The first official Green Deal figures have been released by the Department for Energy & Climate Change (DECC) amid suggestions that the general public is failing to take up the funding options available.
The key highlights of the results, released today (27 June), are as follows:
John Sinfield, managing director of Knauf Insulation Northern Europe, agreed that the cash-back offering should be expanded. He said: "The cash-backs and incentives that are currently allocated to Green Deal alone should be widened to cover all generic energy efficiency retrofits, giving consumers the freedom to choose the most appropriate solution for them."
He also argued: “It is time for the government to open its eyes. If there is to be any chance of meeting the '14 million homes by 2020' target, a tangible and compelling incentive is urgently required. For me, the most effective solution would be linking Stamp Duty levels to a property’s energy efficiency, as this would encourage both the buyer and vendor to consider energy performance as part of the sales process. Indeed, this would incentivise estate agents, surveyors and even mortgage advisors to promote energy efficiency retrofits, offering even more bites at the cherry.”
Minister for Energy & Climate Change Greg Barker said: "Today we've seen that 81,798 installations have taken place with the support of the new Energy Company Obligation, helping those most in need or with particularly hard-to-treat properties – but this is just the start. The 38,259 Green Deal assessments are also a clear sign that many consumers genuinely want to make their homes more efficient, but we are keen to do more.
"Seventy-eight percent of people who have received a Green Deal Advice Report, following a Green Deal assessment, said they had got, were getting or would get energy saving measures installed. This too is a great sign.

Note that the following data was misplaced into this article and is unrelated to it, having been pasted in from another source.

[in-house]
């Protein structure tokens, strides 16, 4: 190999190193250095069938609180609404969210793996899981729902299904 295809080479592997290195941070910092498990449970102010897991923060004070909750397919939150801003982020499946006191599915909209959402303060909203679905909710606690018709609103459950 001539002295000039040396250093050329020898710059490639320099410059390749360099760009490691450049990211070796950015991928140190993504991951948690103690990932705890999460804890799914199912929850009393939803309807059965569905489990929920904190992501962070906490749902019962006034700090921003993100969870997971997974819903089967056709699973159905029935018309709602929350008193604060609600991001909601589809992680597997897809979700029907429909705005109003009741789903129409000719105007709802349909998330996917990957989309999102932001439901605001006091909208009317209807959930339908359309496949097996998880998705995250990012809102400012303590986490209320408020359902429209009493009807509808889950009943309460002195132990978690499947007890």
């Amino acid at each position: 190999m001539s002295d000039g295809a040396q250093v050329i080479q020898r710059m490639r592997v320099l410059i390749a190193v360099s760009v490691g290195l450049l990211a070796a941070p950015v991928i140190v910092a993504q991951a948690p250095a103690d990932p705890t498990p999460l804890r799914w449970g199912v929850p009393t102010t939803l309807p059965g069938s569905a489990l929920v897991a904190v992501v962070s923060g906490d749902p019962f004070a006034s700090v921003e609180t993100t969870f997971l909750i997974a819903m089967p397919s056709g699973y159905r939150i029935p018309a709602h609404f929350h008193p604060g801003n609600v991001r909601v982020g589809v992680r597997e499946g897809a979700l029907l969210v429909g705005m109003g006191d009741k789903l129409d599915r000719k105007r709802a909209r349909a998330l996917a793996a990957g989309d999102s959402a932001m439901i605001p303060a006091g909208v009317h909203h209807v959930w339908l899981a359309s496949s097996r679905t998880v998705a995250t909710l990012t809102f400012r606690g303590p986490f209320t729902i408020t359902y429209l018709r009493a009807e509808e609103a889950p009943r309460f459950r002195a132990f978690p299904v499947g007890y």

"Getting software systems running and finance into place for Green Deal plans to be signed has taken time, so the numbers here are lower. The very first wave of Green Deal Finance Providers have only just got their individual finance terms and conditions in place and gone live with their software systems. However, now the first five are up and running, the good news is that we expect up to 50 authorised finance providers to be active by the end of the year, massively increasing the access to finance in the market.
While thousands of assessments have been carried out since the GD scheme began in January, anecdotal evidence provided by some of the companies involved suggest that many homeowners are then failing to take up GD loans, which carry a 7% interest rate.
British Gas says it has so far carried out approximately 11,000 GD assessments, but of that number, only 200 people have taken up the loans - less than 2% of the total. Carillion, which is running a £1.6 billion Energy Savers Scheme in Birmingham, has carried out 680 assessments, but has only signed one GD plan. The company said 11 other people have had a plan which has not yet been signed, and that a further 95 have had a Green Deal plan priced.
These figures fall far short of DECC's previous estimate that a third of all those people who ask for a GD assessment would then go through with a Green Deal.
A glimmer of hope does exist, however, in the fact that 6,000 of the people who had GD assessments carried out by British Gas - just over half the total amount - went on to fund some of the recommended energy efficiency improvements themselves, accessing the cashback scheme the government has introduced to encourage early take-up.
Minister Greg Barker described it as "impressive" that people have decided to do it themselves.
Energy Secretary Ed Davey said: "Now we have evidence that GD assessments are leading to householders investing in energy-saving measures."